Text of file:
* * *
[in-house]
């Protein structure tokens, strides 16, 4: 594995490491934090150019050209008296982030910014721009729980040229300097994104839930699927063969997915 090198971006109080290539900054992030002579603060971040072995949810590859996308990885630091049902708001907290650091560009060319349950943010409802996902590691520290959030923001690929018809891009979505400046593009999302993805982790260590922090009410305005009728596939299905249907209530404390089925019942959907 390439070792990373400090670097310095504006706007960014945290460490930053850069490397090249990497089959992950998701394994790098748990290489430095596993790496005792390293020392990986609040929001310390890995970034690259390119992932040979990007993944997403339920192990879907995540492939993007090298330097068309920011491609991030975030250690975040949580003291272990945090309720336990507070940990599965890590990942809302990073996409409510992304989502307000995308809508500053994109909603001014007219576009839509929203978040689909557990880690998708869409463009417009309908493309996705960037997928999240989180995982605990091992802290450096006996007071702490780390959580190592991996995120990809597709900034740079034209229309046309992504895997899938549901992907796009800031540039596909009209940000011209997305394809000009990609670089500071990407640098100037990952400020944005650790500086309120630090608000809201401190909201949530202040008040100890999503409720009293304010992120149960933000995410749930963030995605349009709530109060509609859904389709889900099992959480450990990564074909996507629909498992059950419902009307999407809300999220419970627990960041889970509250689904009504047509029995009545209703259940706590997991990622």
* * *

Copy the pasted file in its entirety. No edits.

[in-house]
């Protein structure tokens, strides 16, 4: 594995490491934090150019050209008296982030910014721009729980040229300097994104839930699927063969997915 090198971006109080290539900054992030002579603060971040072995949810590859996308990885630091049902708001907290650091560009060319349950943010409802996902590691520290959030923001690929018809891009979505400046593009999302993805982790260590922090009410305005009728596939299905249907209530404390089925019942959907 390439070792990373400090670097310095504006706007960014945290460490930053850069490397090249990497089959992950998701394994790098748990290489430095596993790496005792390293020392990986609040929001310390890995970034690259390119992932040979990007993944997403339920192990879907995540492939993007090298330097068309920011491609991030975030250690975040949580003291272990945090309720336990507070940990599965890590990942809302990073996409409510992304989502307000995308809508500053994109909603001014007219576009839509929203978040689909557990880690998708869409463009417009309908493309996705960037997928999240989180995982605990091992802290450096006996007071702490780390959580190592991996995120990809597709900034740079034209229309046309992504895997899938549901992907796009800031540039596909009209940000011209997305394809000009990609670089500071990407640098100037990952400020944005650790500086309120630090608000809201401190909201949530202040008040100890999503409720009293304010992120149960933000995410749930963030995605349009709530109060509609859904389709889900099992959480450990990564074909996507629909498992059950419902009307999407809300999220419970627990960041889970509250689904009504047509029995009545209703259940706590997991990622």